Opinion by Jade De-Crescenzo
The old adage from any female in a male over-represented field tends to be: “I got to where I am because I work twice as hard as my male counterparts”.
While the stigma of women in finance is lifting with every passing year, the financial services sector, including payments, is still primarily staffed with men – and the women remain vastly under-represented.
The number of female senior financial roles is at an all-time high, according to Bloomberg. But the number is still low, particularly within FTSE and Fortune 500 companies.
As a woman in a leadership role in a male-dominated field, I feel a great sense of responsibility toward the next generation of women rising through the ranks. My experiences have given me the confidence and knowledge to lead by example and to suggest ways that companies can develop egalitarian workplaces, which boost productivity – meaning that everyone reaches their potential.
My career path, though successful, didn’t follow a traditional school-to-university-to-graduate job route – so, it is important to highlight, especially to young women, the multiple ways to succeed.
A university degree is only one option. At 16, I went for a job as a post room assistant at an accountancy firm, but because of my A for maths in my GCSEs, I was offered a job as an accounts assistant instead. This set me up on a rewarding career path that has taken me to my current role as UK finance director for PayByPhone, which is an exciting, inclusive place to work.
My advice for young women applies equally to everyone who is serious about continuing to grow and to develop in their careers – it should be a constant journey. Everyone should do things outside their comfort zone.
Making workplaces safe and welcoming for women and creating a culture of training and mentoring, both formal and informal, are vital
The comfort zone is a beautiful place but nothing ever grows there. Push yourself gently out of your comfort zone throughout your career and do things you otherwise wouldn’t do, inside and outside of work – you will discover new things about yourself and develop new skills. Find time to invest in self-development, even if you’re really busy.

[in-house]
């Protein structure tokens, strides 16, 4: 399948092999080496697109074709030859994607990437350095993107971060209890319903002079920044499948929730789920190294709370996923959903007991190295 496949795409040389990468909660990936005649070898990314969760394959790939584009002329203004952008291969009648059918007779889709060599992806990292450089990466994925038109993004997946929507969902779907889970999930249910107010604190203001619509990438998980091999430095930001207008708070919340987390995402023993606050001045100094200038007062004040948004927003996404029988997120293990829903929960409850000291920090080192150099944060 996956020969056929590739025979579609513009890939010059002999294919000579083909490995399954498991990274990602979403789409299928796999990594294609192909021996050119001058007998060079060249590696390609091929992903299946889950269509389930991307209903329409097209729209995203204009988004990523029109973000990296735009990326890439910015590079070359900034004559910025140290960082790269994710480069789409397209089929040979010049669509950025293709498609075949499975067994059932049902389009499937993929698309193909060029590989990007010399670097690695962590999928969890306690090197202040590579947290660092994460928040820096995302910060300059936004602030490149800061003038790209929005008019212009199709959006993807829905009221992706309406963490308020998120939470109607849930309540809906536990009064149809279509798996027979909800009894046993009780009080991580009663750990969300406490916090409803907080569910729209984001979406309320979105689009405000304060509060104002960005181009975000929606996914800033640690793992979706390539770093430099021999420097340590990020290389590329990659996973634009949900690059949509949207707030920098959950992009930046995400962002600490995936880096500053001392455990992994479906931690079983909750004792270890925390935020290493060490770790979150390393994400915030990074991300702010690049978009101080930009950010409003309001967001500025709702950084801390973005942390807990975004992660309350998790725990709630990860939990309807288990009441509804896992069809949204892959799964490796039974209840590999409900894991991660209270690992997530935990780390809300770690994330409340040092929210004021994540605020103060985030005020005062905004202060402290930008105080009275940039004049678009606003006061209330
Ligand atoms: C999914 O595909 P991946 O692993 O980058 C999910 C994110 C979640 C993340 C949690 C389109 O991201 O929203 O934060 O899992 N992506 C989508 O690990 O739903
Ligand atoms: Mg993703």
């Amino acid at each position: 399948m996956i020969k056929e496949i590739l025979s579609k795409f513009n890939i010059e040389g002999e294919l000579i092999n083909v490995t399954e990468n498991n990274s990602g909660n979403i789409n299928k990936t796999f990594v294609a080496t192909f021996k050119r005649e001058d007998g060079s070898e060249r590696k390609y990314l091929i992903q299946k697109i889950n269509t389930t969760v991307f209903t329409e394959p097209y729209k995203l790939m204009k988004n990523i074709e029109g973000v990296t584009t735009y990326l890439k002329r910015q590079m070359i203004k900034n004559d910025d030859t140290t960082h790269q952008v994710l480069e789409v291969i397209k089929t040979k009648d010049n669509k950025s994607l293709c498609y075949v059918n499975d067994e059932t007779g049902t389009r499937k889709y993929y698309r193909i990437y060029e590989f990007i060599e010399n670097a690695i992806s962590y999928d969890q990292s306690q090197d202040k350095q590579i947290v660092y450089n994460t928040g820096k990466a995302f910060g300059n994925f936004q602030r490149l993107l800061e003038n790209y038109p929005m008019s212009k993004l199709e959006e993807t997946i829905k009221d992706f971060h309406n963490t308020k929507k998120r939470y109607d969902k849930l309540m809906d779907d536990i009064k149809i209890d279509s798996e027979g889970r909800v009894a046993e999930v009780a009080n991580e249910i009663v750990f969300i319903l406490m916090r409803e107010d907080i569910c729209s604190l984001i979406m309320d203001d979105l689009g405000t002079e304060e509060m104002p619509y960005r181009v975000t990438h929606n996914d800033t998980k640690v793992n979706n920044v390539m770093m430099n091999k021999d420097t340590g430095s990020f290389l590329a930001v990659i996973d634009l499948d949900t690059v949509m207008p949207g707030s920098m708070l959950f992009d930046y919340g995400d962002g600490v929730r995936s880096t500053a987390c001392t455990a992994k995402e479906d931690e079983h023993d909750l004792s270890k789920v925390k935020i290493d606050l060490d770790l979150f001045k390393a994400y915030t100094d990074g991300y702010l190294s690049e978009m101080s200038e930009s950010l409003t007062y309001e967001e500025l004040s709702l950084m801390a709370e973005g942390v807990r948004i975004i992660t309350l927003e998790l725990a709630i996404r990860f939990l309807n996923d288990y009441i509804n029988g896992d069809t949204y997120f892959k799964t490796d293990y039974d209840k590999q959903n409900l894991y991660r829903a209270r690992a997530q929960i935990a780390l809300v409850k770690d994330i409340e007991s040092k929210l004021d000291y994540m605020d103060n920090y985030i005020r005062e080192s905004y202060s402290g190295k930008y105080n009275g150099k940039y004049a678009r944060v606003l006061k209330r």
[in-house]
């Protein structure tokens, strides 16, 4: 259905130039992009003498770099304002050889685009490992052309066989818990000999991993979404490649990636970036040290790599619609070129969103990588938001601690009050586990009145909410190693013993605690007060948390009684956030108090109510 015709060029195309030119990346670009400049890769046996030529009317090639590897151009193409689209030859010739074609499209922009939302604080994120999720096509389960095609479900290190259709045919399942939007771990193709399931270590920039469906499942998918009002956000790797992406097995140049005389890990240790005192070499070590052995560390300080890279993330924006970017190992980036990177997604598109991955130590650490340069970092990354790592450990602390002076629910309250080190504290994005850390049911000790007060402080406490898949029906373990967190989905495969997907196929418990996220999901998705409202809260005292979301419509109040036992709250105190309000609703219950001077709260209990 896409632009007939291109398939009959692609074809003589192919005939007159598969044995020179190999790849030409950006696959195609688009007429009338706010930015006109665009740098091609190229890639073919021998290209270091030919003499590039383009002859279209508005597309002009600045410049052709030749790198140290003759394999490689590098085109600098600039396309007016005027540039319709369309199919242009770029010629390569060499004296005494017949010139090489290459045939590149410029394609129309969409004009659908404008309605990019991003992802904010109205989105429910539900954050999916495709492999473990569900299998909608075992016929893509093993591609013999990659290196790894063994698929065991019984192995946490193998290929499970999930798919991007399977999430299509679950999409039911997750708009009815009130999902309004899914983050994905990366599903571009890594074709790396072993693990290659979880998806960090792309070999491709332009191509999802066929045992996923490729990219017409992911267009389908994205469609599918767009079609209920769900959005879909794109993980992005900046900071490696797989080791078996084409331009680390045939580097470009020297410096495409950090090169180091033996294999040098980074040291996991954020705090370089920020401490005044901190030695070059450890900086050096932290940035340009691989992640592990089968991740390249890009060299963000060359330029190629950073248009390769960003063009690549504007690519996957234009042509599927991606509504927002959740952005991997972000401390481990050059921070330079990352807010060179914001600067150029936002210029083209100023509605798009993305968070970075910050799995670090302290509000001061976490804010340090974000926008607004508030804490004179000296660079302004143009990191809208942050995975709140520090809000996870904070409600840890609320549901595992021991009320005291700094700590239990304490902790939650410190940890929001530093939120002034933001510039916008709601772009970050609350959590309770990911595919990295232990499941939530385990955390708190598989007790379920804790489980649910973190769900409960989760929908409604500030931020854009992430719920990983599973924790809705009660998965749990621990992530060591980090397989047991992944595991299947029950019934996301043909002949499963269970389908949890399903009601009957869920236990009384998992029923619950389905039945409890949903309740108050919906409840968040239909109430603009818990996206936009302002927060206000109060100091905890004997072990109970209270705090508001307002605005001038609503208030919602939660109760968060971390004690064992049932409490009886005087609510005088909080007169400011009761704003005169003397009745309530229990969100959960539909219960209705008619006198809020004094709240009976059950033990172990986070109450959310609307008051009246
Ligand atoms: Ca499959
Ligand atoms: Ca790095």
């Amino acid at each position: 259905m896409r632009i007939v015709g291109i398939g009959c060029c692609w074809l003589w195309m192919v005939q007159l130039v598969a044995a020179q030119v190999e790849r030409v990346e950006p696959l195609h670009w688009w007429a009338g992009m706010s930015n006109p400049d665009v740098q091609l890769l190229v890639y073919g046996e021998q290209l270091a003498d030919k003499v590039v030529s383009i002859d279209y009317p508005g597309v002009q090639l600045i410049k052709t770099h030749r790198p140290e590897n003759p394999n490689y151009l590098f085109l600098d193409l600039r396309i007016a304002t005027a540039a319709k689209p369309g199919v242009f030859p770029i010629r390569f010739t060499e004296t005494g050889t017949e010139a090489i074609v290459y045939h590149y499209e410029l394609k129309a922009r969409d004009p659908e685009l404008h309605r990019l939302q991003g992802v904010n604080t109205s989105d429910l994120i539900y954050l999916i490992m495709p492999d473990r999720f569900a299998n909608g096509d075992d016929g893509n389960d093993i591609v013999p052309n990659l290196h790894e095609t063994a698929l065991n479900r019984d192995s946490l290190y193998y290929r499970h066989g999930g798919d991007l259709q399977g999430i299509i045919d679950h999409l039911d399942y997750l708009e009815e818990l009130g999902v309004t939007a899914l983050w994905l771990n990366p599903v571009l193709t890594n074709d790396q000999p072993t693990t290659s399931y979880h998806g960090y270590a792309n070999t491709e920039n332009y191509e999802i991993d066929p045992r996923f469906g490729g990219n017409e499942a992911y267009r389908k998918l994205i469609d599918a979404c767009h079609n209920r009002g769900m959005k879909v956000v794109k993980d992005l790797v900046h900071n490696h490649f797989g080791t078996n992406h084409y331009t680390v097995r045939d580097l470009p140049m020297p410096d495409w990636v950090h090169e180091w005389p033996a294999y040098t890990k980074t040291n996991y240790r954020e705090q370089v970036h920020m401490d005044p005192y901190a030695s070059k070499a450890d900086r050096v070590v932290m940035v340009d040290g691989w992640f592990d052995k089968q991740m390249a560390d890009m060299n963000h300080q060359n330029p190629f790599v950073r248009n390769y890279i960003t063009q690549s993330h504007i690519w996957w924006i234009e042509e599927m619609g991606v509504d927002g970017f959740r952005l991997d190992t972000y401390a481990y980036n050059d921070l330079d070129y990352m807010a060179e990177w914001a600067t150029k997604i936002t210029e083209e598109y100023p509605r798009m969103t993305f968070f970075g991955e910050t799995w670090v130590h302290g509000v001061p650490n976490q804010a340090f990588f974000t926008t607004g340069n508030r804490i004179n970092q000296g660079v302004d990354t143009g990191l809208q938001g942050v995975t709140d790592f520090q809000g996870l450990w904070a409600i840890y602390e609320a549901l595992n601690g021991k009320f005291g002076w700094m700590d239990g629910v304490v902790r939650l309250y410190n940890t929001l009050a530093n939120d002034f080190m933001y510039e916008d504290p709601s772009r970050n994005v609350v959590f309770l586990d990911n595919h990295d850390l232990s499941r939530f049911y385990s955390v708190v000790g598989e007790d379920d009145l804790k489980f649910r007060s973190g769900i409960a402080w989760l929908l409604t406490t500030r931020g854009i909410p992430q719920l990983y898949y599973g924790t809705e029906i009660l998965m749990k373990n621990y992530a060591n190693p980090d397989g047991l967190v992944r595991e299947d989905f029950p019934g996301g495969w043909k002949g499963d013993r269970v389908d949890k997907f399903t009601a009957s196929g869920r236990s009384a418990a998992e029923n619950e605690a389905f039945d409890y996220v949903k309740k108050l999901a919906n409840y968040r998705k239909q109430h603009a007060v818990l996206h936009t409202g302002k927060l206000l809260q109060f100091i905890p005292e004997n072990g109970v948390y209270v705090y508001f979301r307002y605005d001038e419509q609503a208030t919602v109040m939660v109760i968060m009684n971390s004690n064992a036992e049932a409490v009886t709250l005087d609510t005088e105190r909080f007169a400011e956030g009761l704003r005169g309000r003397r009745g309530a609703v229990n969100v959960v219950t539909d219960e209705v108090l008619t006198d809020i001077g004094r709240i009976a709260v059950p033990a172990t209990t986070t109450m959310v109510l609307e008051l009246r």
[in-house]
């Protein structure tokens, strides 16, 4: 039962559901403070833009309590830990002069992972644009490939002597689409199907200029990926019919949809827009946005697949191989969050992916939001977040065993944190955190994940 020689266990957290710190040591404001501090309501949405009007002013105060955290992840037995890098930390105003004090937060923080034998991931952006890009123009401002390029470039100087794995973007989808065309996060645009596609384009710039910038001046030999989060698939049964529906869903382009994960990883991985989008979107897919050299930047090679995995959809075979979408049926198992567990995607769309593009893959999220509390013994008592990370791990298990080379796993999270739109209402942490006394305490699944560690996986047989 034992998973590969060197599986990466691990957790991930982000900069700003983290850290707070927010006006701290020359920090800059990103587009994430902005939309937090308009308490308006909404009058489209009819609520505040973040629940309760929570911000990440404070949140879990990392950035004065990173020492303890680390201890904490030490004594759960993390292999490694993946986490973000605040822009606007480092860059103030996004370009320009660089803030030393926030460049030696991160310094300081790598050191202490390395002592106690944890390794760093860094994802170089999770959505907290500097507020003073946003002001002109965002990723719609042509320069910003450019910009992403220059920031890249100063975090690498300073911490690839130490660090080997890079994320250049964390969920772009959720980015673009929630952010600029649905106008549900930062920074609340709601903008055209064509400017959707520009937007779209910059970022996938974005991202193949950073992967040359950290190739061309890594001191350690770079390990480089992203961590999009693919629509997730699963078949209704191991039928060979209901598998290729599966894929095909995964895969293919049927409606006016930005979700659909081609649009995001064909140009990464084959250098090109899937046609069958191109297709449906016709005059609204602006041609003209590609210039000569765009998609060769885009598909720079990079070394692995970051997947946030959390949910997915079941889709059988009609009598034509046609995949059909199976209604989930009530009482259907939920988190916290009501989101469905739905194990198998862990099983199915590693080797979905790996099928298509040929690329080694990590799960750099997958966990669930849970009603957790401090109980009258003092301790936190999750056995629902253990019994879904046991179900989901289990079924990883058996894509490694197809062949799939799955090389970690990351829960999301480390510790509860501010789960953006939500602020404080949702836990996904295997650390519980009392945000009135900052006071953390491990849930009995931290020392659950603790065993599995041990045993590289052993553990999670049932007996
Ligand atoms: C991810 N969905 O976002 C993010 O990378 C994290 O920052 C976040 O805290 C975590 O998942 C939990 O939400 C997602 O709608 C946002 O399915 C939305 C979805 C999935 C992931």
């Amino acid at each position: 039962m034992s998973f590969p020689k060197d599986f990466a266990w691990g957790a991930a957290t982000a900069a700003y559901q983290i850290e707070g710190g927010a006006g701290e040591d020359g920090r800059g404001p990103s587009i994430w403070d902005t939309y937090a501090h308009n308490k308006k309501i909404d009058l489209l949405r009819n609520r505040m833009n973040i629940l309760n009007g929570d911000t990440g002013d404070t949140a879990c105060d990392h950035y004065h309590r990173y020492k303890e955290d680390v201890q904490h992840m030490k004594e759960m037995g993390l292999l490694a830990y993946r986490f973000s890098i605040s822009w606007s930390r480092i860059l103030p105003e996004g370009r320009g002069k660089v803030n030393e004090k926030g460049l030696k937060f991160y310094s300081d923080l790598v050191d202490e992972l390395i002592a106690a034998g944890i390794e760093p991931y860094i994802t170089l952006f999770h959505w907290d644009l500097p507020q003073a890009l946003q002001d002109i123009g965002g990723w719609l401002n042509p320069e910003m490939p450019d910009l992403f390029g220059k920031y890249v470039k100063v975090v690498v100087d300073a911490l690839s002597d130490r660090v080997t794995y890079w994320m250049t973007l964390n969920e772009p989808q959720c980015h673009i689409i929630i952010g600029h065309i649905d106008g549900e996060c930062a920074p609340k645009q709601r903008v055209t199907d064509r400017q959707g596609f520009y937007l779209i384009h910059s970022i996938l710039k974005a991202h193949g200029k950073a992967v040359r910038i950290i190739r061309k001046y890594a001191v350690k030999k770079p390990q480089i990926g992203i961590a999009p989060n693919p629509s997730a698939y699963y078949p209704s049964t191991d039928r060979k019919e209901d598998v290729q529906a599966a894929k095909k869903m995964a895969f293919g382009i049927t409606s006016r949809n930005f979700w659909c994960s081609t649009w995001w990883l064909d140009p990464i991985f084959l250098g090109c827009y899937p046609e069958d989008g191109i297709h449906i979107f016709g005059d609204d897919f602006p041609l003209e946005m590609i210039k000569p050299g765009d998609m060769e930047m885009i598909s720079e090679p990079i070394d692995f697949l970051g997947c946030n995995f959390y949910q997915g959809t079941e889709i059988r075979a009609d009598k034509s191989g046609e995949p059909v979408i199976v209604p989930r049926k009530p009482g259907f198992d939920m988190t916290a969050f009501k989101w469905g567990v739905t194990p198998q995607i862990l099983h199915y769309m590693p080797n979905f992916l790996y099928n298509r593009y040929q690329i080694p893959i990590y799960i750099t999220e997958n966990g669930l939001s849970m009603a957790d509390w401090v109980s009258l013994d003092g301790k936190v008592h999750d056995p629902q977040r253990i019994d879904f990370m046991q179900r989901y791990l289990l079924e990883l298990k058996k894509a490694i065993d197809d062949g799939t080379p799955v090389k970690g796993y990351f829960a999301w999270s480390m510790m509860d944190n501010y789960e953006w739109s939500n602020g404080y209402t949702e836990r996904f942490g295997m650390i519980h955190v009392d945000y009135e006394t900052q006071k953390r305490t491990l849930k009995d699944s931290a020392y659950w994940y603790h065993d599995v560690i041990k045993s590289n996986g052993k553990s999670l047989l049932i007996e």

Building strong professional relationships is important for women. Never underestimate the power of constructive engagement within your own teams and across departments. To do this effectively, treat people the way you want to be treated – ask for the opinions of others, bring people in, make everyone feel included in decision-making.
Finally, be fun and friendly, but put your head down and get on with your job. If you deliver the goods professionally and people can see that, you will command respect.
In male-dominated workplaces this, in turn, gives you the authority to confidently call out inappropriate behaviour when you feel a line has been crossed. And this doesn’t just apply to flagging up workplace inequality – never be afraid to speak up when something important needs to be said. It may seem difficult or even scary at the time, but this skill will stand women in good stead for their entire working lives.
Making workplaces safe and welcoming for women and creating a culture of training and mentoring, both formal and informal, are vital for any organisation that seeks to be relevant, forward-looking and successful in an ever-changing world.
Employers can – and should – play an important role in creating supportive workplaces for female employees. Creating more pro-female environments is not about tokenism, pandering or ticking boxes. It’s about equality for everyone.
Providing support for women is not just about meeting statutory requirements, it is about going to extra mile for women, so everyone wins. In my experience, if women feel supported by their organisations, they will reward them with a strong sense of loyalty.
It’s important for employers to get the best out of all people. If there are gaps, fill them by using the expertise of the whole team and build people up. Always remember that not everyone is good at everything, so organisations need to invest in upskilling and training.
For example, women coming back to work from maternity leave can benefit from refresher training or new skills training to keep up with changes, such as new technology, that might have been introduced while she was away. It’s about making sure women are not disadvantaged merely for being women.
Jade De-Crescenzo is UK Finance Director for PayByPhone
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